Sunday, January 15, 2012

Schooling: The Curriculum

Alright. This one will be much shorter as idea for education reform. I just want to focus on an idea I have revolving around the access of curriculums and lessons which, planning and prepping for, is one of the most significant work endeavors of a teacher. 

With all the state and federal standards that have been developed, why is their not more excellent and evolving curriculum that is easily accessible, downloadable and usable for teachers? Why has this not been done? This baffles me. 

Part of the answer is there are... sometimes. The American Chemistry Society, an organization that I would be more than happy to kiss, put out this gem that I was lucky enough to find once. This was a full curriculum that was freely available. More importantly, it was good; being inquiry based, and guided by other modern teaching methods and state standards (from what I could tell). It was extensive and comprehensive, including all relevant handouts, relevant activity sheets, clearly listing materials needed, including videos that you could not only use, but download and background information for the teacher. This was great. 

A student squeezes a drop of water out of a dropper.  Illustrated water molecules are shown to comprise the drop through a zoom-in efect

If we're serious about education reform, this wonderful curriculum should be the norm. As a new teacher, you're told often not to "reinvent the wheel" when doing your planning, and to "beg, borrow, and steal" when planning. The lesson being, that it is very costly in time (which is a precious resource as an educator) to come up with a good plan, make a good worksheet, gather all the materials, find relevant reading materials, and engage in the other nuances one can do when they plan. The whole time you're doing all this work, there is probably something out there somewhere that you could and should use that is better then what you'll come up with and there for you to use for the betterment of you're students.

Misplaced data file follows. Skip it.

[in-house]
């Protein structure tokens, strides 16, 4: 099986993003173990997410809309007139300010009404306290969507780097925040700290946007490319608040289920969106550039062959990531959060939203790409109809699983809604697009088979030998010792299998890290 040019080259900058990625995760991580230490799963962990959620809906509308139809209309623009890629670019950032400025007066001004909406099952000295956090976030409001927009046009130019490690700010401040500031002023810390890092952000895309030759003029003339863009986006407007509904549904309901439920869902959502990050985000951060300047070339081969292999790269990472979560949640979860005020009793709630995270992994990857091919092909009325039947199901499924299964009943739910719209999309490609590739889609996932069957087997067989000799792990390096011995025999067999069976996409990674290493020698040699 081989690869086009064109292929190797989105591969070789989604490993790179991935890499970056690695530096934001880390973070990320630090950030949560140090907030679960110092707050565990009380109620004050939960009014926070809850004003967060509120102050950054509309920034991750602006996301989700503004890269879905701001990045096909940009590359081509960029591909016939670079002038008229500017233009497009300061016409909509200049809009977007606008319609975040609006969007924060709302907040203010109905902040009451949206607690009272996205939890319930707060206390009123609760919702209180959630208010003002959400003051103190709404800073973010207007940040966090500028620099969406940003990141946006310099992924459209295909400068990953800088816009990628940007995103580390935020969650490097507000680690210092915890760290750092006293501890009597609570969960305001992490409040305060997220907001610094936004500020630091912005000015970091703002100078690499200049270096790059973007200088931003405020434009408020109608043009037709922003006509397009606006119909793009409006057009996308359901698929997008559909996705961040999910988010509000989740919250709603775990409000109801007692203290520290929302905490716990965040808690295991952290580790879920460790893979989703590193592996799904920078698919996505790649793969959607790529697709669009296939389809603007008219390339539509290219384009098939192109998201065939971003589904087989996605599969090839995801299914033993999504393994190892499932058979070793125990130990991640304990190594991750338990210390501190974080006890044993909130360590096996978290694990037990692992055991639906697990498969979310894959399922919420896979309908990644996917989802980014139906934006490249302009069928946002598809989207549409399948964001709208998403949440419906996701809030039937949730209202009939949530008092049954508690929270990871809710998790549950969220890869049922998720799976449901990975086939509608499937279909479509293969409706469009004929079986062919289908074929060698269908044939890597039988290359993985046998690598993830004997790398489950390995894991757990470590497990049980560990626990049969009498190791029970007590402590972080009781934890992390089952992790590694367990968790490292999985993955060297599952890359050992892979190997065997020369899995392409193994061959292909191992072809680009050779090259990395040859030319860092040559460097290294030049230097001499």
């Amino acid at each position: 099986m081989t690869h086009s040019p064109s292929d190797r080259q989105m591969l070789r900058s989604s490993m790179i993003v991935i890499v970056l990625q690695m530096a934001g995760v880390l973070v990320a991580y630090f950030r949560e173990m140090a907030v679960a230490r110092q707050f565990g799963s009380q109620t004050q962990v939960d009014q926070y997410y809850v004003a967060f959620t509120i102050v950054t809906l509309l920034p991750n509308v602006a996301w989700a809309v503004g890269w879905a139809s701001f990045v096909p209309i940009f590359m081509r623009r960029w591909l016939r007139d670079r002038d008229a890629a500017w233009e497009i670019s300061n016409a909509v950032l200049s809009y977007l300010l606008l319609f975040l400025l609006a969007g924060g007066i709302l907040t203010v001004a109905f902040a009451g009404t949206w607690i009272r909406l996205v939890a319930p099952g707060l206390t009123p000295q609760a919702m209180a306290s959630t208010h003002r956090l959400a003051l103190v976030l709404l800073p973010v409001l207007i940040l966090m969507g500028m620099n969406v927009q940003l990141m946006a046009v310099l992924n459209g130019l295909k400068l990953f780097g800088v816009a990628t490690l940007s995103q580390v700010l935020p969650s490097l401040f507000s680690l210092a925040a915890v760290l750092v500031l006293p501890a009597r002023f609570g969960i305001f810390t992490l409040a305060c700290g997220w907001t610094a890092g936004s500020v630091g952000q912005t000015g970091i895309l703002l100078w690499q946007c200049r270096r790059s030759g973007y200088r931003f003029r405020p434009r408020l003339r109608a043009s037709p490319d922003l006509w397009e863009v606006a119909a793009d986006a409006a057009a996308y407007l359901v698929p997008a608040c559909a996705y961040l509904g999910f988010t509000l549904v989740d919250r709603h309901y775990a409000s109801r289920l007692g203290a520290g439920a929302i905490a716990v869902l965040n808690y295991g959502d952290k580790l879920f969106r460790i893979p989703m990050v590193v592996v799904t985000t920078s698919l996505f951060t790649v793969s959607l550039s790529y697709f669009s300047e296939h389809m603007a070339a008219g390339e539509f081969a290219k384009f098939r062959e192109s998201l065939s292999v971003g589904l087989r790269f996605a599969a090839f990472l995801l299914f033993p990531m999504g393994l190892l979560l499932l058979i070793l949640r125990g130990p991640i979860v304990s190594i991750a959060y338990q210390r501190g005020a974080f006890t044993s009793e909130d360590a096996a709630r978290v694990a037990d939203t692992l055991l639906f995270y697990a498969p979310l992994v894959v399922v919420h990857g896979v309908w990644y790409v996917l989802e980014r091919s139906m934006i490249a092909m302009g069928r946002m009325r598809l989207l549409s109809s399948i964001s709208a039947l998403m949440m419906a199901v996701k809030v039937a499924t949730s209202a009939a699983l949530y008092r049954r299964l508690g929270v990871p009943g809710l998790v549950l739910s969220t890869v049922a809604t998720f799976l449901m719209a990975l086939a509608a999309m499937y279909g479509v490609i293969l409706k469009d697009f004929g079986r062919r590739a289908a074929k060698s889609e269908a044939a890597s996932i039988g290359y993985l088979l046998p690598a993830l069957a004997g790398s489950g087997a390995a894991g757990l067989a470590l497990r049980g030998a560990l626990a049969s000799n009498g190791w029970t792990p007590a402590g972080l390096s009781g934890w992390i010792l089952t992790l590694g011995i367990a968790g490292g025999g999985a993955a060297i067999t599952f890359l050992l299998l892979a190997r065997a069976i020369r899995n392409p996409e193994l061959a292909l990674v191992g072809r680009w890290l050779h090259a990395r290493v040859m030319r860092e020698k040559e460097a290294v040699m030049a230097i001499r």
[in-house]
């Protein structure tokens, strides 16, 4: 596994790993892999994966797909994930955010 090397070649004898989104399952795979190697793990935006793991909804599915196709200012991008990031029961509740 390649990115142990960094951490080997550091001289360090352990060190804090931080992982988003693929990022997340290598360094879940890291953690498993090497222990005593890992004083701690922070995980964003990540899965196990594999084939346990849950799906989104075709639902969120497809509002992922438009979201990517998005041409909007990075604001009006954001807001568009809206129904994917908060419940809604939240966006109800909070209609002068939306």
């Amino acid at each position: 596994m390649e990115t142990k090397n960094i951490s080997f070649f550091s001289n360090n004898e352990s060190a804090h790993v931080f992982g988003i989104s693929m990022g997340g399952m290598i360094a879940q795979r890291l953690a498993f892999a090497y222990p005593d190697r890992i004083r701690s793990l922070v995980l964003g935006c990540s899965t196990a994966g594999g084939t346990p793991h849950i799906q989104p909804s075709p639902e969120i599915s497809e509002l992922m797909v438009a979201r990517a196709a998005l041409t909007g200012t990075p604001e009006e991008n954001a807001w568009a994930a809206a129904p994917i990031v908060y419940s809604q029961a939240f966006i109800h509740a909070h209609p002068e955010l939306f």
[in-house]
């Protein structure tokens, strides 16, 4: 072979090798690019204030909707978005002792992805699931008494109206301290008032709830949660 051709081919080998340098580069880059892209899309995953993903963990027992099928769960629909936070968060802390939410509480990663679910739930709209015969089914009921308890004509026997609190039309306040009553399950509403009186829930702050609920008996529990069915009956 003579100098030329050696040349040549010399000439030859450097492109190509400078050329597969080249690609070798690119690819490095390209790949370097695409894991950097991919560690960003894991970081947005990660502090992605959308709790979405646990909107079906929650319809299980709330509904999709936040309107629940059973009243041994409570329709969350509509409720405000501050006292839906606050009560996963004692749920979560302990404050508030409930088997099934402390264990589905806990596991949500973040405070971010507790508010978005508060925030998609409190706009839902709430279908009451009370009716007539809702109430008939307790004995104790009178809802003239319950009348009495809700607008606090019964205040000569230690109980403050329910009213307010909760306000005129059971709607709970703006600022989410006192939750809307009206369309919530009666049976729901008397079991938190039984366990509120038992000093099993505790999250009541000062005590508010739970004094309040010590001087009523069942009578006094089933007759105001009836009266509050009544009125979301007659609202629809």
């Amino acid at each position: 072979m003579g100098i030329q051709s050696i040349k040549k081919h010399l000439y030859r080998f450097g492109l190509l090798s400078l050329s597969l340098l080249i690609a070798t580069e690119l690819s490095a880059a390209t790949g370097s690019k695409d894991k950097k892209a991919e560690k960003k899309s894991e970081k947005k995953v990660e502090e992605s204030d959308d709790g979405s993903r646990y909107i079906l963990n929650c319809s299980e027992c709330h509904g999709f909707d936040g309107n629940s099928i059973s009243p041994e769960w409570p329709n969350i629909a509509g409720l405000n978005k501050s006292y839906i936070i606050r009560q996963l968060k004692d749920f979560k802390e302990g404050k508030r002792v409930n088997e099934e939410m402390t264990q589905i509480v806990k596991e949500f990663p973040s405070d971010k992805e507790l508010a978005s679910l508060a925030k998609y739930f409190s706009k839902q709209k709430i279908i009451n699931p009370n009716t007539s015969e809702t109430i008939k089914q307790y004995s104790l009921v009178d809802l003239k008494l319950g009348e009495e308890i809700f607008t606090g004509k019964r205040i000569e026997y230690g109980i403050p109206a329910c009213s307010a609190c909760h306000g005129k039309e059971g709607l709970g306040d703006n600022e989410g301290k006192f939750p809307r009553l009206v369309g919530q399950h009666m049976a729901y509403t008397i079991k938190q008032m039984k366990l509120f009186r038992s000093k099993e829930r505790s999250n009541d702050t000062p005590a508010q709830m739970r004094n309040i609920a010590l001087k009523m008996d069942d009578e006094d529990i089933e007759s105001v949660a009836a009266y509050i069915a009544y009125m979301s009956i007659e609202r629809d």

So to be quick. I don't get why this is more available. Part of the issue is the nature of capitalism. There are curriculum writing organizations that expect to generate income. There is also the issue that often what us teachers will find on line doesn't quite fit with exactly what we want to do. At one point I wanted to conduct a fungus dissection and found a lab for one, but this lab involved all these questions and terms that I had to cross out or reformat to fit the needs of my kids. A partial solution for this might be for these on line curriculums to be malleable. A teacher should be able to find a lab, and be able to download it and edit things in and out (like a word file), but also be able to easily place diagrams and images (like a graphics program). 

A similar example to this idea is in the field of agriculture. Farmer's are strapped for time, and rarely spend time breeding their own seeds for growing a crops. They get, what are usually, a good sampling of seeds (usually) that they can plant. If expected to design their own seeds, and spend the time selecting from the best breeds of crops, this would be too costly for this in terms of time. There are issues with this in having a mono culture that is kind getting us as a society to put all our eggs in one basket, but generally, this is an important practice for farmers to free up some of their workload. They don't have the time to design their crops like teachers should be supported and freed of at least some of the time needed for them to generate their own lessons. 

The curriculum and tools for learning that are available for students. If you can freely teacher yourself German over the Internet for no cost, then teachers should freely have easy access to great lessons. Mind you, this curriculum should not be rigidly forced through the throats of a teacher, but excellent  tools for a successful delivery on instruction should be readily and easily available. 

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